In sixteenth century Padua, Hortensio loves Bianca, the youngest daughter of Baptista. But Baptista will not allow the two to get married until his eldest daughter, the extremely headstrong... See full summary »
In a juke joint, sharecropper Zeke falls for a beautiful dancer, Chick, but she's only setting him up for a rigged craps game. He loses $100, the money he got for the sale of his family's ... See full summary »
Daniel L. Haynes,
Nina Mae McKinney,
A young man grows restless living in a small Kansas town, dreaming of the adventures of the Three Musketeers. So in hopes of becoming a modern D'Artagnan, he mounts his steed (a Model T Ford) and sets out across the West in search of excitement and adventure. Written by
Jim Beaver <email@example.com>
The El Tovar Hotel, prominently shown in the movie, was added to the National Register of Historic Places in 1974. See more »
When Chin-de-dah leads Vandeteer and Elsie through the Canyon, the shadows of the cameraman and another crew member are visible on the ground. See more »
Except for Douglas Fairbanks, whose name appears above the title, there is no cast list. Actors are introduced by intertitle cards just before they appear on the screen. The IMDb cast list therefore uses this "order of appearance" sequence. See more »
Fairbanks before his prime time period in the '20s...
DOUGLAS FAIRBANKS was quite the swashbuckler of his era in the 1920s, especially during the time of his biggest triumphs in ROBIN HOOD, THE THIEF OF BAGDAD, THE MARK OF ZORRO and THE BLACK PIRATE.
But this is an early relic from his silent screen career as early as 1917, and, of course, has to be judged by today's standards of film-making for any potential viewers outside of curious film buffs who want to see it.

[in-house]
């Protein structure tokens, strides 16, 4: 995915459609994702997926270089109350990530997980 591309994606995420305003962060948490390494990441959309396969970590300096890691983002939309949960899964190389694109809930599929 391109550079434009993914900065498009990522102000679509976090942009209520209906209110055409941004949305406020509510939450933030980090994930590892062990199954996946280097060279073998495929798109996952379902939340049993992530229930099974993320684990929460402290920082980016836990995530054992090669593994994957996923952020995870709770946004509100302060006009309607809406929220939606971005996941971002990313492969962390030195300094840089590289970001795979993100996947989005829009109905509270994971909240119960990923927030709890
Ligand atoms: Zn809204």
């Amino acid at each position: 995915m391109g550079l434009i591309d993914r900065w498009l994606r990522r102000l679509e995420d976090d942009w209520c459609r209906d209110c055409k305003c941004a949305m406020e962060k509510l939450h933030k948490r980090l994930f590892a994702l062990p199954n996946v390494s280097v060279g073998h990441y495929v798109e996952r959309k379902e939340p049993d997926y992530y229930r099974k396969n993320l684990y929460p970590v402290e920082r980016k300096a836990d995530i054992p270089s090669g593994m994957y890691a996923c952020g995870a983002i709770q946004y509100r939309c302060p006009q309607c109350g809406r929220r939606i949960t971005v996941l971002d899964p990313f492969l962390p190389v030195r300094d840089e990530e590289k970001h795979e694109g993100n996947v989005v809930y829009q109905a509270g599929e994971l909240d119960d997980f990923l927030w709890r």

Fairbanks was athletic and agile enough, but always looked middle-aged, even though here he's only 34. Furthermore, he looked husky rather than trim--unlike his son, Douglas Fairbanks, Jr., a much better looking man. But his physical prowess is amazing. He clambers over fences, cars, horses in a mere jump. He climbs up over anything in his way with the ease of a monkey swinging through trees, exuberantly smiling while he struts his way through whatever impediment is in his way.
And the film itself, for a relic that was filmed in 1917, is in amazingly good condition, fully restored and with a jaunty background score that is not jarring and obtrusive the way so many of the silent film scores were.
The story is really two stories that run concurrently: the D'Artagnan legend is illustrated in a few brief scenes of derring-do with Fairbanks rescuing a damsel in distress. The young Kansas man who desperately wants to leave his provincial roots (in a scene deliriously overplayed by Fairbanks) is also anxious to have a life of adventure and romance, like D'Artagnan. His father and mother give him their blessing and send him on his way--and the rest of the plot is predictable but fun to watch as he finds his own damsel in distress to rescue from a villainous man.
Fun, and thin on plot--but it does move as briskly as Fairbanks himself. Amusing to realize that only twenty years later, his son, Douglas Fairbanks, Jr. would be in a little swashbuckler called THE PRISONER OF ZENDA.
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